France – Mayotte: An ‘Uncle Tom’ Rebellion



Mayotte is not easy to find on the map.

By S.G. Kazolias. They are Black. They are African. They are serious practicing Muslims. They are French citizens. And they vote for extreme right wing anti-immigrant candidates. The “natives” of the French Indian Ocean “Department” of Mayotte launched a general strike February 22, barricading roads, occupying public facilities and shutting down the island. Basically, they want more generous French subsidies to Mayotte, more police, more infrastructure development and an end to lawlessness which they blame on massive illegal immigration.

The Maore demand the French President, or the Prime Minister, come to talk to them or they will take law into their own hands and, yes, get violent. Continue reading →

Europe -Labor: Macron Wins a First Round.

by S.G. Kazolias:  President Emmanuel Macron campaigned to put an end to what he called “Social Dumping” —- the practice of temporarily hiring workers from poorer EU countries at the minimum wage and paying their much lower social security in their home country.  On March 1, EU delegates in Brussels agreed to revise the 1996 accord allowing this. But getting all EU countries to agree may be harder.

When the then 12 EU members approved the 1996 ‘Posted Workers’ directive, labor costs between the different countries was one to three. As the EU enlarged to 28 with the former Soviet Block countries, that differential became one to ten and employers took advantage of it. Skilled labor was brought in from countries like Bulgaria, Romania and Poland at a fraction of the cost. Continue reading →

France-SNCF: Reform Steam-Engin Targets the Railway

imagesBy S.G Kazolias. President Emmanuel Macron’s reform strategy remains the same: call in the unions, associations and organizations of those concerned by labor reforms for “consultations.” The government says what it wants, the others tell the government what they won’t accept and the government goes ahead with its original plan through a process that by-passes parliamentary debate. Continue reading →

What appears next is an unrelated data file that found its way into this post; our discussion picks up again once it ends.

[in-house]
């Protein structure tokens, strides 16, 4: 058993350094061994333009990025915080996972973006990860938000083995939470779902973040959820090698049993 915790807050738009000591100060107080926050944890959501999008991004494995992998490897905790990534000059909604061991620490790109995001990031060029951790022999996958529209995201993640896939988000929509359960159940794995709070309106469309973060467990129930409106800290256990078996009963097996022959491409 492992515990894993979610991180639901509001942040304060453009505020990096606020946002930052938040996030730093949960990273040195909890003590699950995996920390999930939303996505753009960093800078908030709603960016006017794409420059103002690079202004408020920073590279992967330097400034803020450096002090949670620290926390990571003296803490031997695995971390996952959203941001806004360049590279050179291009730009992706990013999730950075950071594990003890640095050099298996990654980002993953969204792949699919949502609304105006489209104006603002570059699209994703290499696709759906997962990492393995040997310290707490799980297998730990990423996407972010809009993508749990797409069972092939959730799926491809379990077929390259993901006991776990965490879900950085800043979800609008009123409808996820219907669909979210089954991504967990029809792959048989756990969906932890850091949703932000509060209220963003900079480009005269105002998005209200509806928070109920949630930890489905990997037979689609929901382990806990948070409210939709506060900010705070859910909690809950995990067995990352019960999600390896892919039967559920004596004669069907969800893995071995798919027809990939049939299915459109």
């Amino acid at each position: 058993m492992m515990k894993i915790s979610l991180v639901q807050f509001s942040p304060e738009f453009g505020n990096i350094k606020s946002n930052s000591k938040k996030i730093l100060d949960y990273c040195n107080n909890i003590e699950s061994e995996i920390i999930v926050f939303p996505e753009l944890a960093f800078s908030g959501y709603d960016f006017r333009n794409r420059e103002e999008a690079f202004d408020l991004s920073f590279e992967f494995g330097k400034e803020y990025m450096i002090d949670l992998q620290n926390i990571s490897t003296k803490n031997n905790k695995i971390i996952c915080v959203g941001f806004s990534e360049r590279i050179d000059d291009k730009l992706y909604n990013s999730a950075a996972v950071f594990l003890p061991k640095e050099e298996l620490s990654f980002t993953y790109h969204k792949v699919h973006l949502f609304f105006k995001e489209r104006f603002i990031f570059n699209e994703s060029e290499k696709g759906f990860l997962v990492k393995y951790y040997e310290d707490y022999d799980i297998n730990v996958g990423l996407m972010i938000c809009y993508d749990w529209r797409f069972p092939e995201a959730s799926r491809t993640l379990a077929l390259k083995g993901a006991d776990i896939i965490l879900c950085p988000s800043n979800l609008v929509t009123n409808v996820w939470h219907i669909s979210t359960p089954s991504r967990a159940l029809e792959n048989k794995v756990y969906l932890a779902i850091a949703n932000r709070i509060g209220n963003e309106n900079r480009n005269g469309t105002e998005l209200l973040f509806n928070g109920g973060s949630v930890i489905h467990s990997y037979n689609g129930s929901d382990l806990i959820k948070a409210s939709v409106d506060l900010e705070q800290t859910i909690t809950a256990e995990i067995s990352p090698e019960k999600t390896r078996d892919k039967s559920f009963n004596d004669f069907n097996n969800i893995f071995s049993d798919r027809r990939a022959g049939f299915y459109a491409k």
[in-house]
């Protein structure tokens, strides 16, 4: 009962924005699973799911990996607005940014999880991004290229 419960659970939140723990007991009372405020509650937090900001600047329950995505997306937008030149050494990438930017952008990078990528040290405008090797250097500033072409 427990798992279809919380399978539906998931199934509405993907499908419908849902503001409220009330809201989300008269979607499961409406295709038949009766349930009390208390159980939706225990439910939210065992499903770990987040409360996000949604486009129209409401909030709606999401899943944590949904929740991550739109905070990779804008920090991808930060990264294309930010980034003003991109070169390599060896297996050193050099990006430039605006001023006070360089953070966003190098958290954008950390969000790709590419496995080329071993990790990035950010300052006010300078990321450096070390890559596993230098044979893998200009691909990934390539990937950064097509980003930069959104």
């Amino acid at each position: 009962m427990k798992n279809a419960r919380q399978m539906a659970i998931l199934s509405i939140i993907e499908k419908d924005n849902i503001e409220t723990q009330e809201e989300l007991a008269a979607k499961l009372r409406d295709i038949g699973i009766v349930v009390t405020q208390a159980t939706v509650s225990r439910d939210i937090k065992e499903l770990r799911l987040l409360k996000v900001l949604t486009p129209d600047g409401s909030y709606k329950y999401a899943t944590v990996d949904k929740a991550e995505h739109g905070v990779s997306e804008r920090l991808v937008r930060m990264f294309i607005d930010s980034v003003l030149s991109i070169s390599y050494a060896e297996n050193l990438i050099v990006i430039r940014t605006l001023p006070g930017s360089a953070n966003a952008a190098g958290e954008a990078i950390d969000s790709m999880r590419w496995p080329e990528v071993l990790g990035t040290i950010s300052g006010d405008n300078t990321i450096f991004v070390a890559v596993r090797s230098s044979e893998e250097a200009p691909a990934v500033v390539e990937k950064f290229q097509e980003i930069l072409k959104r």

Joan of Arc & The Color of History

th-3By S.G. Kazolias. A young, mixed-race French girl from the city of Orléans is being burned at the stake because a local association chose her to represent Joan of Arc at this year’s Fête de Jeanne d’Arc. The 17-year-old  Mathilde Edey Gamassou, whose father is from the African country of Benin, was selected out of 250 candidates for the celebration of the 1429 victory that freed Orléans from the English and the ethnic French, anti-immigrant movement hit the ceiling. Continue reading →

Egypt: The Country Tourists Never See

L1030023By S.G. Kazolias. Ask someone who has just returned from a Nile cruise or a resort in the Red Sea, just how dire Egyptians are and you will probably get a blank look and “huh?”. It is easy for tourists to travel to Egypt without seeing the country they are visiting. Tourists on a Nile cruise are taken by bus from the ship to a temple or shops and back and never venture into the poor streets of a country in crisis:

Continue reading →

Social-Media and the Fight for Common Sense

Hiding behind the cloak of fighting terrorism, the powers are seeking to censor the net. The situation is worse in Europe but the US is not far behind.


78591470-media-censorship-and-right-of-freedom-of-speech-concept-boot-with-text-censorship-and-pile-of-newspaSocial-media platforms are increasingly under attack for the content they carry and face heavy fines in some European countries. What is under question here is the legal responsibility of a platform for the content users post as well as how much freedom is to be given to speech. It is like a return to the XVth and XVIth century when the Church tried to control philosophy and science.

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